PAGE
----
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HomeCELESTIAL NEWS & EVENTSPulsar Shoots 7-light-year-long Phaser Blast

Pulsar Shoots 7-light-year-long Phaser Blast

Nature proves truth is still stranger than fiction:

A pulsar has shot energetic particles in a thin, straight line that extends for light-years into space. The discovery might explain how antimatter makes its way to Earth.

This image, 2.7 light-years across, shows part of a pulsar’s “phaser blast,” a beam of particles extending to the lower right. Additional observations revealed its true extent to be 7 light-years long. The pulsar, its particle wind, and its jet all glow in X-rays (blue). The pulsar’s environment and bow shock are also imaged in visible light (red). (The white box shows the area covered by the close-up image of the pulsar below.)
X-ray: NASA / CXC / Stanford Univ. / M. de Vries; Optical: NSF / AURA / Gemini Consortium

Star Trek can keep its ray guns — pulsars make far more powerful beams of radiation.

Crushed stellar cores, left behind when a massive star goes supernova, are among nature’s own particle accelerators. Though pulsars are only the size of Manhattan, their dizzying spins and powerful magnetic fields can energize particles to a significant fraction of the speed of light. In addition, pulsars glow with high-energy radiation, which can itself convert into pairs of electrons and their antimatter counterpart, positrons.

That’s why astronomers often point to pulsars as a primary source of the antimatter detected at Earth. For example, the Alpha Magnetic Spectrometer aboard the International Space Station has detected a surprising amount of positrons. But the same magnetic fields responsible for accelerating particles also act to cage them, so some have suggested the excess AMS found may be a signal not from pulsars but from dark matter.

However, one pulsar shows a possible means for particles to escape their confines.

A neutron star is the densest object astronomers can observe directly, crushing half a million times Earth’s mass into a sphere about 12 miles across. This illustration compares the size of a neutron star to the area around Boston.
NASA’s Goddard Space Flight Center

PSR J2030+4415 is a city-size core that whirls around three times every second, 1,630 light-years away in Cygnus, the Swan. In 2020, Martijn de Vries and Roger Romani (both at Stanford University) observed this pulsar using the Chandra X-ray Observatory. In addition to the pulsar itself and the glowing particles around it, they saw a thin, straight line of X-ray emission connected to the pulsar.

This close-up image of the pulsar shows the X-ray glow (blue) of the object and the energetic particles around it. The pulsar has recently broken through the bow shock, seen as a semicircle of ionized hydrogen in visible light (red).
X-ray: NASA / CXC / Stanford Univ. / M. de Vries; Optical: NSF / AURA / Gemini Consortium

The beam trails off the edge of the discovery image in a celestial version of Harold’s purple crayon. So De Vries and Romani asked Chandra to return for additional observations to determine the beam’s true extent (more pages for Harold), and found that it stretches 15 arcminutes across the sky, or 7 light-years long.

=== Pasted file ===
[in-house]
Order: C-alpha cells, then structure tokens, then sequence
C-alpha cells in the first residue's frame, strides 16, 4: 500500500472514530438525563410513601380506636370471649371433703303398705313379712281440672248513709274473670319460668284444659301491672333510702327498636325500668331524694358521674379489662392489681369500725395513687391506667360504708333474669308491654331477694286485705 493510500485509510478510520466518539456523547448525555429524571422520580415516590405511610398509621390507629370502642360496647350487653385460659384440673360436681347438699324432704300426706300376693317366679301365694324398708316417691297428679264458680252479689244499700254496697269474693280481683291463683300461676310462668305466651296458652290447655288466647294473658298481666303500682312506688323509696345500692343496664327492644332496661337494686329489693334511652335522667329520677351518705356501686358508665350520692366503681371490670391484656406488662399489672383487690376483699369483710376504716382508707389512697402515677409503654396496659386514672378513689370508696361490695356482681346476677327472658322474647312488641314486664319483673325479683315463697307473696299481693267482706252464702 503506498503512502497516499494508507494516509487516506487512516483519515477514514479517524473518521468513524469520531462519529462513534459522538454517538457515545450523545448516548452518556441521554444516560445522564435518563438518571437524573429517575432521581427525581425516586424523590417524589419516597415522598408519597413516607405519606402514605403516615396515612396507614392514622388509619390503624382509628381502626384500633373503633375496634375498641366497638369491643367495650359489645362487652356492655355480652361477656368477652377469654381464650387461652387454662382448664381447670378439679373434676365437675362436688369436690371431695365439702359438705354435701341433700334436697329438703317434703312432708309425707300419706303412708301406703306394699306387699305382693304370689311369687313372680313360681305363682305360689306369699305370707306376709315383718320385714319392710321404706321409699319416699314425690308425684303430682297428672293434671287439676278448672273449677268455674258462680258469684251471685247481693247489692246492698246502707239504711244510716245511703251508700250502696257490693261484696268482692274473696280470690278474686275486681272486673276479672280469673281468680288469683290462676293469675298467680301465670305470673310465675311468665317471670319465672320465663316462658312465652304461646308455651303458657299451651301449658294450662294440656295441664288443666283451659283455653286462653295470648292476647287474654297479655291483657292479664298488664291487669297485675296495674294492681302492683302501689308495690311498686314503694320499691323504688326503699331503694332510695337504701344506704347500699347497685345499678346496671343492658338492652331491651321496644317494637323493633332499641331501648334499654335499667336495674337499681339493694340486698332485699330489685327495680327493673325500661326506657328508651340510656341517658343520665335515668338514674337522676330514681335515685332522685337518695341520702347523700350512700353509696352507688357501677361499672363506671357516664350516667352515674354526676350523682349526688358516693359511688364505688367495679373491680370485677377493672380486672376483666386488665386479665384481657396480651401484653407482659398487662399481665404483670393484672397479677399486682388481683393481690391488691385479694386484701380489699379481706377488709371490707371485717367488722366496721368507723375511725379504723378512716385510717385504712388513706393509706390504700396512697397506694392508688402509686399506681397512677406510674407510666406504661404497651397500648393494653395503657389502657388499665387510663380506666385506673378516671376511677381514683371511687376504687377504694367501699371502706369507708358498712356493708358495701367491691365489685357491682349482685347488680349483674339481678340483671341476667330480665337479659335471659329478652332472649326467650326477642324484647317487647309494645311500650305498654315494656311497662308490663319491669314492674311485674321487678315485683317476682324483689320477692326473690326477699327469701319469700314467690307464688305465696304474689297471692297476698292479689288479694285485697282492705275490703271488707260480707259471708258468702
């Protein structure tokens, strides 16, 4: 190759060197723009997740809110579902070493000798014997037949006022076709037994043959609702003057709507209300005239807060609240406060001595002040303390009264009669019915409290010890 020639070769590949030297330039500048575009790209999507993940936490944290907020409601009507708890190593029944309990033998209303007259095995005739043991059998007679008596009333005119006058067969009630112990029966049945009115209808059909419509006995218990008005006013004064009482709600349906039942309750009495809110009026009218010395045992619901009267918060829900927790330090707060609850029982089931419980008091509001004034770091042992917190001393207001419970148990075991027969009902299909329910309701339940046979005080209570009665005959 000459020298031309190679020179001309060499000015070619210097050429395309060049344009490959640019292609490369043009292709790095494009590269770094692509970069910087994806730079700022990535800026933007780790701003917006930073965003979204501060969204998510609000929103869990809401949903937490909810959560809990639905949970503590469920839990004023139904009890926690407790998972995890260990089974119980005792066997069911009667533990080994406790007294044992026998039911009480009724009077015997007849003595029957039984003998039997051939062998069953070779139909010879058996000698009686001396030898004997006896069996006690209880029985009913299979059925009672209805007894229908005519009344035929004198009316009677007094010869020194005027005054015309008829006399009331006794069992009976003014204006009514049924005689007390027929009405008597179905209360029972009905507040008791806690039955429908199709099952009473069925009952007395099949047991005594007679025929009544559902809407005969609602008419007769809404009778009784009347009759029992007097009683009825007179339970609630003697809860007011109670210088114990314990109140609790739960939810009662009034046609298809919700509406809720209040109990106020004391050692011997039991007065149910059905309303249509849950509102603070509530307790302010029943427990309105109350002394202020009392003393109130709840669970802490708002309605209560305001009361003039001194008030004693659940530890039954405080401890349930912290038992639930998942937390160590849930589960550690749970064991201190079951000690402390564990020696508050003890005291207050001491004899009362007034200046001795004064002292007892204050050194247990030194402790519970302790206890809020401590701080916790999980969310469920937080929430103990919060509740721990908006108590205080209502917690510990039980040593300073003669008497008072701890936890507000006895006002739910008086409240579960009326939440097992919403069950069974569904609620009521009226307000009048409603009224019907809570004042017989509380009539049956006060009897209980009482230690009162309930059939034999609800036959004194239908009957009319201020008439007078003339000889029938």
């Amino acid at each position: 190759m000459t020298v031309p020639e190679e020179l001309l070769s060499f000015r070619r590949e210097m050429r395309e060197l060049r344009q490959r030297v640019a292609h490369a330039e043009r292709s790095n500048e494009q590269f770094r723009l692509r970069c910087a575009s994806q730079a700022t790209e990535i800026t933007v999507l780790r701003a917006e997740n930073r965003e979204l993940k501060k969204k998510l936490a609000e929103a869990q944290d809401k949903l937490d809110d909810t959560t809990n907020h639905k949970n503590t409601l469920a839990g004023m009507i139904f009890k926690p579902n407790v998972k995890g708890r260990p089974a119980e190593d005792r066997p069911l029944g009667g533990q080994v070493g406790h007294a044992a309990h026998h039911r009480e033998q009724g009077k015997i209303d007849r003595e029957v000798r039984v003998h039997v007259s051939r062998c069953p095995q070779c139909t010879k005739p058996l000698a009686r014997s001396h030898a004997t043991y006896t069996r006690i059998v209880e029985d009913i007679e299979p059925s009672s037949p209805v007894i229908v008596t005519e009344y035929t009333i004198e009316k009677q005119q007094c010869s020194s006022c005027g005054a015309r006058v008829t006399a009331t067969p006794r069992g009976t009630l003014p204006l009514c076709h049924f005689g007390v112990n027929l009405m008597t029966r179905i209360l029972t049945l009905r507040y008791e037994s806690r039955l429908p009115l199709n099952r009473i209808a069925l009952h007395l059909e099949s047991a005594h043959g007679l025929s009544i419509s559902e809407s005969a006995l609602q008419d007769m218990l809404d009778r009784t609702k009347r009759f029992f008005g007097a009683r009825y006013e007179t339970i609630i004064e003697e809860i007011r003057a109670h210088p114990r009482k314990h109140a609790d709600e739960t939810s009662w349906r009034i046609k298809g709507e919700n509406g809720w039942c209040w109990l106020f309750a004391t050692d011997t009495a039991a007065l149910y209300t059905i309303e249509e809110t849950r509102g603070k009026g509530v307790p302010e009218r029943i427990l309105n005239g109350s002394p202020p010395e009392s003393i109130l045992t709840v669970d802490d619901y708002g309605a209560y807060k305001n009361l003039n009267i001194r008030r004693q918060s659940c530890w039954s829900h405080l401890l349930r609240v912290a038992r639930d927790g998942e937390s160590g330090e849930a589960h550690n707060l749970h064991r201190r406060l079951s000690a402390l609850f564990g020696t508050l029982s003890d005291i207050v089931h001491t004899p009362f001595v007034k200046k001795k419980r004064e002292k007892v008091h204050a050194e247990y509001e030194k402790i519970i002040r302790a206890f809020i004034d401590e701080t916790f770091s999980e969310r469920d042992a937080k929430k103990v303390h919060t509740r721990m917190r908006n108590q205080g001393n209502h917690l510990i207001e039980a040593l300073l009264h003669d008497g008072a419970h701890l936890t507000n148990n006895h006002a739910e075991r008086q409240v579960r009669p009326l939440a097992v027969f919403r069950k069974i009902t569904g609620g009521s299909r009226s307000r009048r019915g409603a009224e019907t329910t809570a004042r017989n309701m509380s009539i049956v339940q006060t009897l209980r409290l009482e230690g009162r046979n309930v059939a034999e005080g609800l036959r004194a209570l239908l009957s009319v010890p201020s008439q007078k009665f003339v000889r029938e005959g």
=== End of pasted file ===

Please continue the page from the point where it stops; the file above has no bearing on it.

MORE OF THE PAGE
“It’s amazing that a pulsar that’s only 10 miles across can create a structure so big that we can see it from thousands of light-years away,” says de Vries. “With the same relative size, if the filament stretched from New York to Los Angeles the pulsar would be about 100 times smaller than the tiniest object visible to the naked eye.”

This wider field of view shows the particle beam’s full extent: 7 light-years long. (The white box shows the field of view of the first image above.)
X-ray: NASA / CXC / Stanford Univ. / M. de Vries

The team also obtained visible-light images using the Gemini telescope on Mauna Kea in Hawai’i. The images show hydrogen-alpha light emitted from hydrogen atoms ionized by the pulsar’s energy.

Together, the visible-light and X-ray emissions from the gas and particles around the pulsar tell the story of the beam’s creation. The stellar core was hurtling along through space, preceded by a bow shock (like the bow wave that crests ahead of a motorboat), until some 20 to 30 years ago. That was when something, perhaps a denser medium, slowed the bow shock.

“The pulsar itself is like a bullet that weighs about 1.5 times the Sun’s mass” Romani explains, “so it didn’t feel the density increase at all. It caught up to and punched through the stalled bow shock and kept going.”

The breakthrough briefly aligned the pulsar’s own magnetic field lines with those of the larger galaxy, allowing a thin thread of particles to escape the pulsar’s clutches. Because the breakthrough took place in an astronomical blink of the eye (about 12 years, the researchers estimate), the particles are essentially lighting up one of the galaxy’s magnetic field lines.

“This discovery also has broader implications on how electrons and positrons can escape from their parent pulsars” says astrophysicist Kaya Mori (Columbia University), who was not involved in the study. “The enigmatic origin of the positron excess observed at Earth could be associated with PSR J2030+4415 and other pulsar filaments yet to be discovered.”

Events such as this one might help explain how antimatter can escape and spread through the galaxy. “We can already see that the filaments spread with distance from the pulsar,” Romani says. “Certainly, pulsars are a more prosaic explanation for the AMS positrons than dark matter annihilation.”

Granted, observations of such breakthrough events are rare — this is only the fourth pulsar known to have produced a long, narrow filament — but that may be because these events are so brief. They may have occurred throughout our galaxy’s history.

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